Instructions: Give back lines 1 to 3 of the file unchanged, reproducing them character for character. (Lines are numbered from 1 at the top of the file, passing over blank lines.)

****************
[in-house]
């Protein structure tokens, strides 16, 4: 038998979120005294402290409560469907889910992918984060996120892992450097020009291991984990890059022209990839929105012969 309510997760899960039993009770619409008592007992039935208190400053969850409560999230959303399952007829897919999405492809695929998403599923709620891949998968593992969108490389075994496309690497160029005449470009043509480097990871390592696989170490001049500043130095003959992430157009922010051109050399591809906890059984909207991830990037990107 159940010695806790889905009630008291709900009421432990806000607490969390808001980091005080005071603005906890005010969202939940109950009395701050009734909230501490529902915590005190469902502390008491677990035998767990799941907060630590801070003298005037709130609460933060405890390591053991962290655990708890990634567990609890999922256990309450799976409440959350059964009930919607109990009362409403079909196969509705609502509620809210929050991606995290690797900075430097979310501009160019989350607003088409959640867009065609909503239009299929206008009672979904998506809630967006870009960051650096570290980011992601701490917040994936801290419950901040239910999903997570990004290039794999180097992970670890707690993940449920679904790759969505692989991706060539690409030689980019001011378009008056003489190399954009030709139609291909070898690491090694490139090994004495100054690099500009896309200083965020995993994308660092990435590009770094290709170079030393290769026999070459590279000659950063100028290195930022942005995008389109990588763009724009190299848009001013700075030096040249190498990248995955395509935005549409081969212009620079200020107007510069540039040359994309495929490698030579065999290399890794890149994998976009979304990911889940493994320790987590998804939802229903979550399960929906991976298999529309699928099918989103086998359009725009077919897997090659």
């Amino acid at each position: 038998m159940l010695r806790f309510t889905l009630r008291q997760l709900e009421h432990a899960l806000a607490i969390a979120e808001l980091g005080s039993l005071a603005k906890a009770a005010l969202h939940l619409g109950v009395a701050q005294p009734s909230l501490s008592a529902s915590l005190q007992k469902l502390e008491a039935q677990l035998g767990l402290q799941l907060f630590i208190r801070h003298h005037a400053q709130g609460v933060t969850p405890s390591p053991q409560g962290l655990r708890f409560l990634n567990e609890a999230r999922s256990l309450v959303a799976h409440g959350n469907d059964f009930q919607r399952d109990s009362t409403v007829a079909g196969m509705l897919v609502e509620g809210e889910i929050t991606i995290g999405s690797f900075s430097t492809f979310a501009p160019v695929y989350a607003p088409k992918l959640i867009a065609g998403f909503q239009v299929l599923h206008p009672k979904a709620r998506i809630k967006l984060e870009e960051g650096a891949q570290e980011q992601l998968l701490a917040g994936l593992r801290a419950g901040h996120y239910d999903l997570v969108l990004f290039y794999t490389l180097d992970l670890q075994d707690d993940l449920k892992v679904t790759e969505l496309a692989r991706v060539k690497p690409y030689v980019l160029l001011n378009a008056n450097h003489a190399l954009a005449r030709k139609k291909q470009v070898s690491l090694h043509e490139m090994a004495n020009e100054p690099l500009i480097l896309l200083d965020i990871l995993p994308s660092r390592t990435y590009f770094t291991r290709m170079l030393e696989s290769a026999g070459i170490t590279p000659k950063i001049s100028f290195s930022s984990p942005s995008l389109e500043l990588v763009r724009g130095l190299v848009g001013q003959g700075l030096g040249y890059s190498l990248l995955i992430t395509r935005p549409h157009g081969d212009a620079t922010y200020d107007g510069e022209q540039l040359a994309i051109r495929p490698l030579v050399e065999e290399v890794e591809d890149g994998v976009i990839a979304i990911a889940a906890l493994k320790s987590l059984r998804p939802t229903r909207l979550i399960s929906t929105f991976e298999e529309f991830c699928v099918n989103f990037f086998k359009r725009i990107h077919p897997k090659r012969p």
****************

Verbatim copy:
[in-house]
């Protein structure tokens, strides 16, 4: 038998979120005294402290409560469907889910992918984060996120892992450097020009291991984990890059022209990839929105012969 309510997760899960039993009770619409008592007992039935208190400053969850409560999230959303399952007829897919999405492809695929998403599923709620891949998968593992969108490389075994496309690497160029005449470009043509480097990871390592696989170490001049500043130095003959992430157009922010051109050399591809906890059984909207991830990037990107 159940010695806790889905009630008291709900009421432990806000607490969390808001980091005080005071603005906890005010969202939940109950009395701050009734909230501490529902915590005190469902502390008491677990035998767990799941907060630590801070003298005037709130609460933060405890390591053991962290655990708890990634567990609890999922256990309450799976409440959350059964009930919607109990009362409403079909196969509705609502509620809210929050991606995290690797900075430097979310501009160019989350607003088409959640867009065609909503239009299929206008009672979904998506809630967006870009960051650096570290980011992601701490917040994936801290419950901040239910999903997570990004290039794999180097992970670890707690993940449920679904790759969505692989991706060539690409030689980019001011378009008056003489190399954009030709139609291909070898690491090694490139090994004495100054690099500009896309200083965020995993994308660092990435590009770094290709170079030393290769026999070459590279000659950063100028290195930022942005995008389109990588763009724009190299848009001013700075030096040249190498990248995955395509935005549409081969212009620079200020107007510069540039040359994309495929490698030579065999290399890794890149994998976009979304990911889940493994320790987590998804939802229903979550399960929906991976298999529309699928099918989103086998359009725009077919897997090659």
């Amino acid at each position: 038998m159940l010695r806790f309510t889905l009630r008291q997760l709900e009421h432990a899960l806000a607490i969390a979120e808001l980091g005080s039993l005071a603005k906890a009770a005010l969202h939940l619409g109950v009395a701050q005294p009734s909230l501490s008592a529902s915590l005190q007992k469902l502390e008491a039935q677990l035998g767990l402290q799941l907060f630590i208190r801070h003298h005037a400053q709130g609460v933060t969850p405890s390591p053991q409560g962290l655990r708890f409560l990634n567990e609890a999230r999922s256990l309450v959303a799976h409440g959350n469907d059964f009930q919607r399952d109990s009362t409403v007829a079909g196969m509705l897919v609502e509620g809210e889910i929050t991606i995290g999405s690797f900075s430097t492809f979310a501009p160019v695929y989350a607003p088409k992918l959640i867009a065609g998403f909503q239009v299929l599923h206008p009672k979904a709620r998506i809630k967006l984060e870009e960051g650096a891949q570290e980011q992601l998968l701490a917040g994936l593992r801290a419950g901040h996120y239910d999903l997570v969108l990004f290039y794999t490389l180097d992970l670890q075994d707690d993940l449920k892992v679904t790759e969505l496309a692989r991706v060539k690497p690409y030689v980019l160029l001011n378009a008056n450097h003489a190399l954009a005449r030709k139609k291909q470009v070898s690491l090694h043509e490139m090994a004495n020009e100054p690099l500009i480097l896309l200083d965020i990871l995993p994308s660092r390592t990435y590009f770094t291991r290709m170079l030393e696989s290769a026999g070459i170490t590279p000659k950063i001049s100028f290195s930022s984990p942005s995008l389109e500043l990588v763009r724009g130095l190299v848009g001013q003959g700075l030096g040249y890059s190498l990248l995955i992430t395509r935005p549409h157009g081969d212009a620079t922010y200020d107007g510069e022209q540039l040359a994309i051109r495929p490698l030579v050399e065999e290399v890794e591809d890149g994998v976009i990839a979304i990911a889940a906890l493994k320790s987590l059984r998804p939802t229903r909207l979550i399960s929906t929105f991976e298999e529309f991830c699928v099918n989103f990037f086998k359009r725009i990107h077919p897997k090659r012969p």